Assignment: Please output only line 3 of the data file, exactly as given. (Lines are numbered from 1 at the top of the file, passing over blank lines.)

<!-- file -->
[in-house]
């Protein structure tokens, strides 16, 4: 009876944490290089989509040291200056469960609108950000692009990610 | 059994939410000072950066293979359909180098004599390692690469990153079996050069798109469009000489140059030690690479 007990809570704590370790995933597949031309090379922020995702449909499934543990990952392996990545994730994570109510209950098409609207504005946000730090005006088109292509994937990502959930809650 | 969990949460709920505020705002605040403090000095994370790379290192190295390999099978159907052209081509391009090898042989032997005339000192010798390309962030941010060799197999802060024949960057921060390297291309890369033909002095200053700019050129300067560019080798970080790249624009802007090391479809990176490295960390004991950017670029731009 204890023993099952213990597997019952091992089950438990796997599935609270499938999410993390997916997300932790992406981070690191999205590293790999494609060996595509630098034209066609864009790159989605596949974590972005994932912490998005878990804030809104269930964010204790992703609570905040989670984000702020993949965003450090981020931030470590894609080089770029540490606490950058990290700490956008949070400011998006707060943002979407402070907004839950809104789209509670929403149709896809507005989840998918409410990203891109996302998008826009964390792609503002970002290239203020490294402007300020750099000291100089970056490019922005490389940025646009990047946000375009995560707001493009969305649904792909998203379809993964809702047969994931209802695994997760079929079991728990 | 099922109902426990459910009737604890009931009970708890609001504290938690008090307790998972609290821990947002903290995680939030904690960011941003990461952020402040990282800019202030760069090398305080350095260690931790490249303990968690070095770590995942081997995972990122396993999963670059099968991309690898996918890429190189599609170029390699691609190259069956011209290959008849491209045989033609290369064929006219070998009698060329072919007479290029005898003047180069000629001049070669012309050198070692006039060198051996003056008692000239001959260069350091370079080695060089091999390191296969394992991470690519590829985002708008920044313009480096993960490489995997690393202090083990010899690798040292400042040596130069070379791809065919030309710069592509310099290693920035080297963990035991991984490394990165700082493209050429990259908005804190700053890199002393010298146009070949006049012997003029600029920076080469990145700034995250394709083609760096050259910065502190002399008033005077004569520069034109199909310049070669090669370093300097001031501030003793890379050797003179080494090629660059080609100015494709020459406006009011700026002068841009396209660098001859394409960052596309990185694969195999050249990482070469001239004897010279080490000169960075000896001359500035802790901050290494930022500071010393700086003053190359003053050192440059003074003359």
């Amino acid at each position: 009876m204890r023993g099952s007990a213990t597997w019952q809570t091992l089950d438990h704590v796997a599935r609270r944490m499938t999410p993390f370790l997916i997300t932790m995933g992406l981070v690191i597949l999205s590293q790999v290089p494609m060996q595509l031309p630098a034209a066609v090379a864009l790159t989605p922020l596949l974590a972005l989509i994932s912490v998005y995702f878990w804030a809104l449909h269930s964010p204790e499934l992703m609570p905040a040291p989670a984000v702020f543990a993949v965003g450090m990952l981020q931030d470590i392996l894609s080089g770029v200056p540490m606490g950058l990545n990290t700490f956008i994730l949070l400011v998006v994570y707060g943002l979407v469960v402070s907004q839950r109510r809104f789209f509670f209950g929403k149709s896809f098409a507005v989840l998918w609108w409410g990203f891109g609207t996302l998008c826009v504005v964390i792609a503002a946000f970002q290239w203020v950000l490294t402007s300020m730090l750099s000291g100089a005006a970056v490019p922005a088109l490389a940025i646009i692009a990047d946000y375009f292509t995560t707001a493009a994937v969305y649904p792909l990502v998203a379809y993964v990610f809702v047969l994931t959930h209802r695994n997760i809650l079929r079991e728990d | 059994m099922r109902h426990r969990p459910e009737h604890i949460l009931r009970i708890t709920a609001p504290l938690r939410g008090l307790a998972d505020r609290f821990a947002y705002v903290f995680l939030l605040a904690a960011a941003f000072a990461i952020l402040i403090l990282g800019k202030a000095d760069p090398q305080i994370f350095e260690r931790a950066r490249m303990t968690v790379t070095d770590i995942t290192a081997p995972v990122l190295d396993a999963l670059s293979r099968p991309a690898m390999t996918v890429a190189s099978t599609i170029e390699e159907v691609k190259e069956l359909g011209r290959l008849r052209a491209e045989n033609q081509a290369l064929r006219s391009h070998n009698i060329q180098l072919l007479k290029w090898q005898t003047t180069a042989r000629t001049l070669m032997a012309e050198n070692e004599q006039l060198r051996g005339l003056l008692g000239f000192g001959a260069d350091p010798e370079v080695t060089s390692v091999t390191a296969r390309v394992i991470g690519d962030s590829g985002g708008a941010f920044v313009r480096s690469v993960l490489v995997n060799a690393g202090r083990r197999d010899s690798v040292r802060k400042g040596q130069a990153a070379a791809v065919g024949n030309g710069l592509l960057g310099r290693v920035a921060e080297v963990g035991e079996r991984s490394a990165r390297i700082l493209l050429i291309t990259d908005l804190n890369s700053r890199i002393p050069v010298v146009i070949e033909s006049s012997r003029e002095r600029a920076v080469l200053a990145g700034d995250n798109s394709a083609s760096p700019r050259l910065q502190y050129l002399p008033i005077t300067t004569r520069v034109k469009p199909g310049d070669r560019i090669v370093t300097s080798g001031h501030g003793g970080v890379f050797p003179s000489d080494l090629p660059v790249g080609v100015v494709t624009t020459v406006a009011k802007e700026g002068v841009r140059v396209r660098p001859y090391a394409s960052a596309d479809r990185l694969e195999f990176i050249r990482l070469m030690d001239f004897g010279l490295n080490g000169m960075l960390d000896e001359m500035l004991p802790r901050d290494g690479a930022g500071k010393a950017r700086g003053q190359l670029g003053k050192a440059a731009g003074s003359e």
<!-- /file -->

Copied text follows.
């Amino acid at each position: 009876m204890r023993g099952s007990a213990t597997w019952q809570t091992l089950d438990h704590v796997a599935r609270r944490m499938t999410p993390f370790l997916i997300t932790m995933g992406l981070v690191i597949l999205s590293q790999v290089p494609m060996q595509l031309p630098a034209a066609v090379a864009l790159t989605p922020l596949l974590a972005l989509i994932s912490v998005y995702f878990w804030a809104l449909h269930s964010p204790e499934l992703m609570p905040a040291p989670a984000v702020f543990a993949v965003g450090m990952l981020q931030d470590i392996l894609s080089g770029v200056p540490m606490g950058l990545n990290t700490f956008i994730l949070l400011v998006v994570y707060g943002l979407v469960v402070s907004q839950r109510r809104f789209f509670f209950g929403k149709s896809f098409a507005v989840l998918w609108w409410g990203f891109g609207t996302l998008c826009v504005v964390i792609a503002a946000f970002q290239w203020v950000l490294t402007s300020m730090l750099s000291g100089a005006a970056v490019p922005a088109l490389a940025i646009i692009a990047d946000y375009f292509t995560t707001a493009a994937v969305y649904p792909l990502v998203a379809y993964v990610f809702v047969l994931t959930h209802r695994n997760i809650l079929r079991e728990d | 059994m099922r109902h426990r969990p459910e009737h604890i949460l009931r009970i708890t709920a609001p504290l938690r939410g008090l307790a998972d505020r609290f821990a947002y705002v903290f995680l939030l605040a904690a960011a941003f000072a990461i952020l402040i403090l990282g800019k202030a000095d760069p090398q305080i994370f350095e260690r931790a950066r490249m303990t968690v790379t070095d770590i995942t290192a081997p995972v990122l190295d396993a999963l670059s293979r099968p991309a690898m390999t996918v890429a190189s099978t599609i170029e390699e159907v691609k190259e069956l359909g011209r290959l008849r052209a491209e045989n033609q081509a290369l064929r006219s391009h070998n009698i060329q180098l072919l007479k290029w090898q005898t003047t180069a042989r000629t001049l070669m032997a012309e050198n070692e004599q006039l060198r051996g005339l003056l008692g000239f000192g001959a260069d350091p010798e370079v080695t060089s390692v091999t390191a296969r390309v394992i991470g690519d962030s590829g985002g708008a941010f920044v313009r480096s690469v993960l490489v995997n060799a690393g202090r083990r197999d010899s690798v040292r802060k400042g040596q130069a990153a070379a791809v065919g024949n030309g710069l592509l960057g310099r290693v920035a921060e080297v963990g035991e079996r991984s490394a990165r390297i700082l493209l050429i291309t990259d908005l804190n890369s700053r890199i002393p050069v010298v146009i070949e033909s006049s012997r003029e002095r600029a920076v080469l200053a990145g700034d995250n798109s394709a083609s760096p700019r050259l910065q502190y050129l002399p008033i005077t300067t004569r520069v034109k469009p199909g310049d070669r560019i090669v370093t300097s080798g001031h501030g003793g970080v890379f050797p003179s000489d080494l090629p660059v790249g080609v100015v494709t624009t020459v406006a009011k802007e700026g002068v841009r140059v396209r660098p001859y090391a394409s960052a596309d479809r990185l694969e195999f990176i050249r990482l070469m030690d001239f004897g010279l490295n080490g000169m960075l960390d000896e001359m500035l004991p802790r901050d290494g690479a930022g500071k010393a950017r700086g003053q190359l670029g003053k050192a440059a731009g003074s003359e």